Friday, March 21, 2008

Block the Vote!

Now I’ve screwed everything up.

On March 18, through an electronic poll, MiamiHerald.com asked its readers how they, as Floridians, feel about getting the state's Democratic delegates from the state’s Jan. 29 primary counted at the Democratic National Convention.

As you probably know, the Democratic National Committee told Florida Democrats that their votes won’t count because the state scheduled its primary too early.

There was talk of a mail-in do-over primary, although now it looks that won’t happen.

The question remains whether the delegates could be included without a do-over.

MiamiHerald.com posted a Web reader poll on the issue. The only trouble is, the poll allowed readers from outside Florida to vote, raising the question of whether the results reflect the opinions of none but Floridians.

I know of one case in which a wise guy from the Northeast skewed the results by participating in the poll. Even though he is registered to vote in Massachusetts, he participated even though the issue of the delegates affects him less directly than it does Florida residents.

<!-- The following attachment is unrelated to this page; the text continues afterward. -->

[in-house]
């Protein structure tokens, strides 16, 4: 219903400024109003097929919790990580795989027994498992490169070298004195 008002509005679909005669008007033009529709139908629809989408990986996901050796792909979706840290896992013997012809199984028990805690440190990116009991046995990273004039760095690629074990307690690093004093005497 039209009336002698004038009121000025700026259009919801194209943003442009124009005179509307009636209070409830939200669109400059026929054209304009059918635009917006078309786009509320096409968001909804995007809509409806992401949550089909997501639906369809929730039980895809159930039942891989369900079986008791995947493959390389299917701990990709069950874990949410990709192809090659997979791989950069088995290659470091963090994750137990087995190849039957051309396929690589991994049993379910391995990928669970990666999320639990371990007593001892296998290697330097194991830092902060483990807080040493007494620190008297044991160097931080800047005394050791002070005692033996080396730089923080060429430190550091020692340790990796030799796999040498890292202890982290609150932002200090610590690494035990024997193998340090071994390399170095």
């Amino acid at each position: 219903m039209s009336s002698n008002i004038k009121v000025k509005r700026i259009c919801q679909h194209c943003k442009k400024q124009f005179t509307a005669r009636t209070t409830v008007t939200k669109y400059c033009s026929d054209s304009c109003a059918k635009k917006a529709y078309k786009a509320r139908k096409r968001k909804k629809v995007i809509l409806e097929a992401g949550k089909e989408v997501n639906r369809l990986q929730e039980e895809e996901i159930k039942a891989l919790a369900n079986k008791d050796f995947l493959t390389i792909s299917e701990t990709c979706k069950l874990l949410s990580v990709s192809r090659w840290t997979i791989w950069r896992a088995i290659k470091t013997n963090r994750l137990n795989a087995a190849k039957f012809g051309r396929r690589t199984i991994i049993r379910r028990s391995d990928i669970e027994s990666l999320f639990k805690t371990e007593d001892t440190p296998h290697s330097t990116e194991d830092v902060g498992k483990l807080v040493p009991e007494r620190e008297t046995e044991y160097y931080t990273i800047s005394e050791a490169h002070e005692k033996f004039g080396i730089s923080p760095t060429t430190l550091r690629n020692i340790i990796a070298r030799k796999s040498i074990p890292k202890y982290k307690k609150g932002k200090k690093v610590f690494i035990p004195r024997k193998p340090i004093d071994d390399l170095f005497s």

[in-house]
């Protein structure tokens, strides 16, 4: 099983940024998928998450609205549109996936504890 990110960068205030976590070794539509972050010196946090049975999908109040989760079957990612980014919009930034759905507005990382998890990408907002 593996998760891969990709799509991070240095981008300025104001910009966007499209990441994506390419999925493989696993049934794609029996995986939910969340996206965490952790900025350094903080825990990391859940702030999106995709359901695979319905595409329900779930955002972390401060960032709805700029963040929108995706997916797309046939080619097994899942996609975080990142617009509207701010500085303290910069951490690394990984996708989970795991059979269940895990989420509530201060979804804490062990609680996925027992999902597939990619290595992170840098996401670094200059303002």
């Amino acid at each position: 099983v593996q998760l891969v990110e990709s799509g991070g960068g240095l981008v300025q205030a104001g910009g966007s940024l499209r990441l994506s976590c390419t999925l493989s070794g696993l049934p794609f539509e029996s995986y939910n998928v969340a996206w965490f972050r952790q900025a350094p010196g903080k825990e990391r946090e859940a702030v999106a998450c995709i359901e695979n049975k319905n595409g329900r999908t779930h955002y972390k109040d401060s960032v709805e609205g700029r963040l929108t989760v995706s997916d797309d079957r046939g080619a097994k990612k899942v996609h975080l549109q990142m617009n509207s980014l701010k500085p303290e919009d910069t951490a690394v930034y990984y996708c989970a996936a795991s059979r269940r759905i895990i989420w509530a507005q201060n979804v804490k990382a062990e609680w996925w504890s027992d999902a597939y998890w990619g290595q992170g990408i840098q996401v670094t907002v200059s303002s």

The Herald asked

a) if delegates should represent the state, with or without a do-over. [``Why should the voters be punished?’’] b) if delegates should be excluded. [``The rules were broken and not counting the votes is the consequence,’’] or c) the delegates should count only if the primary were held again.

So what the heck, although I am registered with the newspaper’s Web site as a Massachusetts resident, I voted, and the Web site did not block my vote.

Of the whopping 257 votes that had been cast, I was one of 47 who, in accordance with my newly discovered principals regarding nominations, clicked on ``C.’’ I was in the minority, among 19 percent, which means that maybe I’m not afraid to espouse unpopular positions.

Option A took 58 percent, B, 47 percent.

Not that my participation made much difference. My vote counted for less than four tenths of 1 percent of the total tally. Also, the poll was crap to begin with. Consider the utter dubiousness of the notion that 257 is representative of the population of Florida. No scientific attempt to poll a demographic cross section was made. Instead it is confined to MiamiHerald.com readers who feel like taking the poll.

It also did not ask whether the poll-taker was registered Democratic or Republican. (I am a Democrat.)


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